The proprietor gave us some of his home made “lemoncello”, a lemon based drink containing 95% (yes 95%) alcohol. It was lovely. We then fired up Wallace and opted for the long way home via the motorway. When we got home it was pack up time and we eventually finished all our chores and dinner by 9pm. We were knackered.   

Wednesday, 23 March 2011

45 Naples Pt 4

Monday 20th March
Today was another one of those wash/clean up days, but everything is ready for touring around and enjoying the next couple of days. Did a spot of shopping and fed the barby. Another first of 2011.

Karen invigilating on my cooking
Tuesday 21st
We took the coastal road and went for a sightseeing tour to Sorrento.  The traffic was horrendous, but eventually we got there.
Sorrento looking back from the harbour

Sorrento was very pretty, but we headed straight for the harbour and booked a trip to the Isle of Capri. (I’m sure there was an old film made there). 

It was a half hour trip by a jet boat and on docking we bought a map and sat for a coffee to decide what we fancied seeing.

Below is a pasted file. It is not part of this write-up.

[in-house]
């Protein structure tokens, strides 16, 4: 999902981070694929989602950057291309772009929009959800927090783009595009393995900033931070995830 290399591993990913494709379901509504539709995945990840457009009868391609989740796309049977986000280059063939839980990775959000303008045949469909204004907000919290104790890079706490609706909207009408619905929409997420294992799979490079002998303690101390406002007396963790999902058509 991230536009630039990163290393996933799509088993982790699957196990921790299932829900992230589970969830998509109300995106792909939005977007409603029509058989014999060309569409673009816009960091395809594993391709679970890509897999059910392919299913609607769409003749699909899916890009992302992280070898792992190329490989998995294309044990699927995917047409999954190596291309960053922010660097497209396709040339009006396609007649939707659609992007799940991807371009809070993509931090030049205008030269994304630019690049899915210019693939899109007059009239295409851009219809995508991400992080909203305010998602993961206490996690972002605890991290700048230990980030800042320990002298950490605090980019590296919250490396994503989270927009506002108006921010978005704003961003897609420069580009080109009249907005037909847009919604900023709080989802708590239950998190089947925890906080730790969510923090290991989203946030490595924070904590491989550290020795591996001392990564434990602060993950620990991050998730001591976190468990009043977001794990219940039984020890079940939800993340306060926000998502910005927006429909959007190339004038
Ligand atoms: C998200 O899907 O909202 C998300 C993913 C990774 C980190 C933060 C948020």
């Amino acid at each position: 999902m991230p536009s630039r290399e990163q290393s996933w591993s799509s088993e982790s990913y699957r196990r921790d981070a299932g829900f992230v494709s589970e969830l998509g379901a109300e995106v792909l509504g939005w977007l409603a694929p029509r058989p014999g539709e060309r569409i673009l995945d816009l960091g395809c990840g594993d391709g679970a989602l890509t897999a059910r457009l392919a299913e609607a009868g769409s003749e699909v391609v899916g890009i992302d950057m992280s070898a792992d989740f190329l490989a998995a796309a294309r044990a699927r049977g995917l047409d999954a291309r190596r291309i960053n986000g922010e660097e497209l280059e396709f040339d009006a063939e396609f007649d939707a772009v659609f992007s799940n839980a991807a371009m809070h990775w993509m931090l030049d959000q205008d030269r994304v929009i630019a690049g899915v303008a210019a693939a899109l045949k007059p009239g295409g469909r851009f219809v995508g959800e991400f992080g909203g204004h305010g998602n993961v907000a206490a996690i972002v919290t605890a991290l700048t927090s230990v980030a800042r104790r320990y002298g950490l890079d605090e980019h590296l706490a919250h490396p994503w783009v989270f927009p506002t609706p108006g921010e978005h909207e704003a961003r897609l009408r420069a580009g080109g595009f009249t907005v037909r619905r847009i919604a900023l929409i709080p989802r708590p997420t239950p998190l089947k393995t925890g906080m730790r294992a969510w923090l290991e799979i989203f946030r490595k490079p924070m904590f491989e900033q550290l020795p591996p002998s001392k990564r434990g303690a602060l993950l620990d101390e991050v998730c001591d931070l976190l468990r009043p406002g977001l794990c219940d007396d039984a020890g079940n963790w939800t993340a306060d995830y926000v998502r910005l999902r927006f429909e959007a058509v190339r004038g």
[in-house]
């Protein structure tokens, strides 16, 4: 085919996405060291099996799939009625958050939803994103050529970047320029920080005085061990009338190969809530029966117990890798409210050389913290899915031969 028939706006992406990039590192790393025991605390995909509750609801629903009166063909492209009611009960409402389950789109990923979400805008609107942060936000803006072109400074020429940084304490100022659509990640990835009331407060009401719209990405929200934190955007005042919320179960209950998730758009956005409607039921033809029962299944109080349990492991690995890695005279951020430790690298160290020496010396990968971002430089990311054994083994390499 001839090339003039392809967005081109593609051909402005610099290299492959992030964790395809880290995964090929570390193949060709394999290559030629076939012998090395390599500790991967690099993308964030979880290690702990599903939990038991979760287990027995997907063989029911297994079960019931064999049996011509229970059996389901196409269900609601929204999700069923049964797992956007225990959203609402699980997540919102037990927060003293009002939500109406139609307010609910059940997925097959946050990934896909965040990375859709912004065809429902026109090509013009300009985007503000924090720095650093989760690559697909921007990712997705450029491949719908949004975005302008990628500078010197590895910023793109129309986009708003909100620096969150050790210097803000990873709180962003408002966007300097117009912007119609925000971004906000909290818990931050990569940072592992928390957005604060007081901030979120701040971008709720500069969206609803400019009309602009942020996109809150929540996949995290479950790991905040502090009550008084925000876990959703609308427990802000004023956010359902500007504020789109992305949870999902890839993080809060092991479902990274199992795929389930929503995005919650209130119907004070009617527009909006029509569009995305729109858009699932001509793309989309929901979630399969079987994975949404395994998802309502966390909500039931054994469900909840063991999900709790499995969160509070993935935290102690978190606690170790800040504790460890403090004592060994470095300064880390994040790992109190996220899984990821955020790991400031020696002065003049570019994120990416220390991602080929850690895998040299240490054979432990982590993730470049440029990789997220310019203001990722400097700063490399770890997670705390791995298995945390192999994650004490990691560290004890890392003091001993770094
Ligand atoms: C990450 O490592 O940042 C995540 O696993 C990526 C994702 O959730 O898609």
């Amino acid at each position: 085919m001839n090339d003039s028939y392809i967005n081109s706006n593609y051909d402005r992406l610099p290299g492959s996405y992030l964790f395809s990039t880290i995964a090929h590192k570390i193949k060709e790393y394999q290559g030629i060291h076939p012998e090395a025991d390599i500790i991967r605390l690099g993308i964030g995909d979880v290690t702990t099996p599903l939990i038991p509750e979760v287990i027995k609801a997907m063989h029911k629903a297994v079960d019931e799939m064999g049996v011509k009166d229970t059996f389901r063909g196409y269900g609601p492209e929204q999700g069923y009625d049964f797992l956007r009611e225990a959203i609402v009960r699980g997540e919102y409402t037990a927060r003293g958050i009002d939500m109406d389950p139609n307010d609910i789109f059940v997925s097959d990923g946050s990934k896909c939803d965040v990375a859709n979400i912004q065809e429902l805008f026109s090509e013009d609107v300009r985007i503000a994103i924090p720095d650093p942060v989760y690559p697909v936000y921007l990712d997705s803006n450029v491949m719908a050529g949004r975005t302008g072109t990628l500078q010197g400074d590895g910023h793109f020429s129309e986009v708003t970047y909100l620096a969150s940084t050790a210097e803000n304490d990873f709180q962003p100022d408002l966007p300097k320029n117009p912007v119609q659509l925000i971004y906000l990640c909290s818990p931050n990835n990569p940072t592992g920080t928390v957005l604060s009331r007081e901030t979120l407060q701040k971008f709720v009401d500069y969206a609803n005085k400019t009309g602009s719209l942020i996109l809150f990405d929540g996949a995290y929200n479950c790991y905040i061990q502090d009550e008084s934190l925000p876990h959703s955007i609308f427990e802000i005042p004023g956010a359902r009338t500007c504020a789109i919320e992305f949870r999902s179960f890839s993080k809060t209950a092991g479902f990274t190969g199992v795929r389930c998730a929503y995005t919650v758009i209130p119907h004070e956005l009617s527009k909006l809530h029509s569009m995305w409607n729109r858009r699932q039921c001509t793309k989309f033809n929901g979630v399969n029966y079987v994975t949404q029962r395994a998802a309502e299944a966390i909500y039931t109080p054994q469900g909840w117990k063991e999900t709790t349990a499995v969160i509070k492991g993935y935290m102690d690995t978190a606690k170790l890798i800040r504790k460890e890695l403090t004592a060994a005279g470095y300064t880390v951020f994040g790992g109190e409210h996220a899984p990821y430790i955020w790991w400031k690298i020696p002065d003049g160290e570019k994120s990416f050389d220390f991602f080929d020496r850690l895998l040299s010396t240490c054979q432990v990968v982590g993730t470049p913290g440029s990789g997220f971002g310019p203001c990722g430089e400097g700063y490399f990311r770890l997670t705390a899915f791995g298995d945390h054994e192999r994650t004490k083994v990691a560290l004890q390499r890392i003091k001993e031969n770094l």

On the jet boat to Capri

Approaching Capri

We were only there for 3 hours, so it had to be quick.  In the end, we have seen enough churches and religious bits so we took a local bus up into Capri Town on the top of the rock and that was an experience in its self.  These buses are dinky Mercedes buses with room for 8 people to sit and 33 to stand.  The roads are all really narrow and winding and the bus drivers do not spare the horses, we got off in the centre of Capri having done a full work out holding on and balancing around the corners.  It was quite cheap though.   

Capri harbour fro the town of capri

We wandered about and discovered a mass of little alley ways and tunnels, which you could easily get lost in.   

Quaint and tiny streets

The locals run around these little streets in tiny little 3 wheelers which carry loads far bigger than the vehicles themselves, but they all have really loud horns.  The shops were gorgeous, but no prices were shown. Never a good sign unless you don’t have to worry about money. 
No price tags on these goods

St Michele La Croce church

I liked Capri though and on surviving the journey back down to the harbour, we sat and had a beer watching the boats and the people.  Ray says it was the most expensive beer ever, yeah yeah, that’s this week anyway.